A Collection of Obscure Words That Are Pretty Much Useless
Sometimes, a word falls out of use through no fault of its own. Other times, the blame lands squarely on the word's shoulders. Here's Ammon Shea with a special batch of words that were just too specific or too unnecessary to live.
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(intro music – “Build Something Beautiful” by Tobias Voigt)
(teaser clip) AMMON SHEA, HOST: It would be nice to have a selection of obscure words which are kind of aggressively useless.
EMILY BREWSTER, HOST: Coming up on this special edition of Word Matters: obscure words of the useless variety. I’m Emily Brewster and Word Matters is produced by Merriam-Webster in collaboration with New England Public Media. On each episode, Merriam-Webster editors explore some aspect of the English language, from the dictionary’s vantage point. Sometimes a perfectly good word will, through no fault of its own, fall out of use. Other times, a word gets tossed because it’s a victim of its own specificity or because it doesn’t actually do anything. Today we’re joined by editor Ammon Shea with some highly obscure and ultimately rather useless words.
AMMON: The other day we were talking about obscure words and how many people have this fascination with obscure words in English, and we did an episode where we tried to bring to light some of the lesser-known obscure words which might be useful in everyday life. And as we did that I also was thinking it would be nice to have a selection of obscure words which are kind of aggressively useless. Words which have almost no likelihood of being applicable, we hope, in your everyday life. Because they are beauties in and of themselves.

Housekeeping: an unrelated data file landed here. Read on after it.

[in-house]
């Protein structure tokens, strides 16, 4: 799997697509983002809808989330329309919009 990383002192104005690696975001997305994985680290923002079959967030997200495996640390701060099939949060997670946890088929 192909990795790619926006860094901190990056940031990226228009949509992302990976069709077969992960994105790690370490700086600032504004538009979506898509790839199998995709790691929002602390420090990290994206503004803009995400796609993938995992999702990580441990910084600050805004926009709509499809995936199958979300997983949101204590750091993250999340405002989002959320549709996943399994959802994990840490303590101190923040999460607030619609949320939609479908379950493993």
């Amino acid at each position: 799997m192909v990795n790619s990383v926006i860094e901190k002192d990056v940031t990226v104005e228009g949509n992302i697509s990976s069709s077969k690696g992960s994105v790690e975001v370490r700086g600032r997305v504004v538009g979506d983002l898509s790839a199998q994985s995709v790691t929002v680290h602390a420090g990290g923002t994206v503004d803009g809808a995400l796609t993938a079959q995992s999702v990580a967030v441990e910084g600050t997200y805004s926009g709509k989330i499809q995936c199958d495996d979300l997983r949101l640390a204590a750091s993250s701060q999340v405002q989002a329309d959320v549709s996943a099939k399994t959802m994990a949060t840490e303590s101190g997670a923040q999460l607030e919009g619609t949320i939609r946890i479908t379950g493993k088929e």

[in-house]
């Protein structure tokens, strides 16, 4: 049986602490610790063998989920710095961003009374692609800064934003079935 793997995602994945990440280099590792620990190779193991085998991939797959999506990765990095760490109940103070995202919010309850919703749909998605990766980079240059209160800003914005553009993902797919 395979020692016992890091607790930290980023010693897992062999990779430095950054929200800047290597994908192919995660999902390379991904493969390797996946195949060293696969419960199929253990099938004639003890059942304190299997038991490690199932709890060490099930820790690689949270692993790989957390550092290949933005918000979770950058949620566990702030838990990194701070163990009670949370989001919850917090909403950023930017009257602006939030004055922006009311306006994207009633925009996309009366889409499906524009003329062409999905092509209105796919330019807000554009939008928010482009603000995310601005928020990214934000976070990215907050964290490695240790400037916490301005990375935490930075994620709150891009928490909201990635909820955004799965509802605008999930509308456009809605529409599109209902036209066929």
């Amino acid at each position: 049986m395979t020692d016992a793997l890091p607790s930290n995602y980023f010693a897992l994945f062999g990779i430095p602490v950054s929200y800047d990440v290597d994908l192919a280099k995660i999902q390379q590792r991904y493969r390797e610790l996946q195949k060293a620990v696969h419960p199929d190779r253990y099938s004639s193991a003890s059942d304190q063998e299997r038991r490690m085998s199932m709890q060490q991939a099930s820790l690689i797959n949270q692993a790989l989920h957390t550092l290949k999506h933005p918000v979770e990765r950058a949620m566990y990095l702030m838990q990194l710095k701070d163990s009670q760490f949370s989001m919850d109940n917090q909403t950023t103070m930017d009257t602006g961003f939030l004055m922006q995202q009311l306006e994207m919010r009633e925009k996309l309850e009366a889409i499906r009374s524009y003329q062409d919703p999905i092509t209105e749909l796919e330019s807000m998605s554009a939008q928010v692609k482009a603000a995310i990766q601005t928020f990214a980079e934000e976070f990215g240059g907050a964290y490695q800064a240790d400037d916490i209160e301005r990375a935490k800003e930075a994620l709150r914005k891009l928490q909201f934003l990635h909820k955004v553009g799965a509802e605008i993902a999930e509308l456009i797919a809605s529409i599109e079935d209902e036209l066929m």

EMILY: Words for words’ sake.
AMMON: Exactly. Words for words’ sake. And if we start with the A’s, one of my favorites is anatiferous, which is defined as “producing geese.”
EMILY: Can you give us an example of something that would be anatiferous?
AMMON: Well, no. I can’t.
EMILY: What is geese-producing? The eggs? These goose eggs?
AMMON: Well, I think it was Lout, in a dictionary in the 17th century, he was one of the first to define it. And as far as I can tell, it was this theory that barnacles would grow on trees and then the barnacles would fall into the water and then these became geese. And this kind of gave rise somehow to the word anatiferous. Now we should point out that Samuel Johnson in the 18th-century defined anatiferous as “producing ducks.” And we disagree with that strongly. We’ve always defined it as “producing geese.”
EMILY: Interesting. So this is a word that is reflective of a cosmology that we have now abandoned, this idea that creatures will spring from…
EMILY: … from things other than eggs or seeds.
AMMON: Right. And a lot of peculiar words having to do with birds, many of which have fallen by the wayside.
EMILY: Are there any that have to do with, there used to be an understanding that mice grew from rags; a pile of rags was a source of mice.
AMMON: No, I have never come across this.
EMILY: I bet there’s a word out there, Ammon.
AMMON: There must be.
EMILY: Maybe you can find it.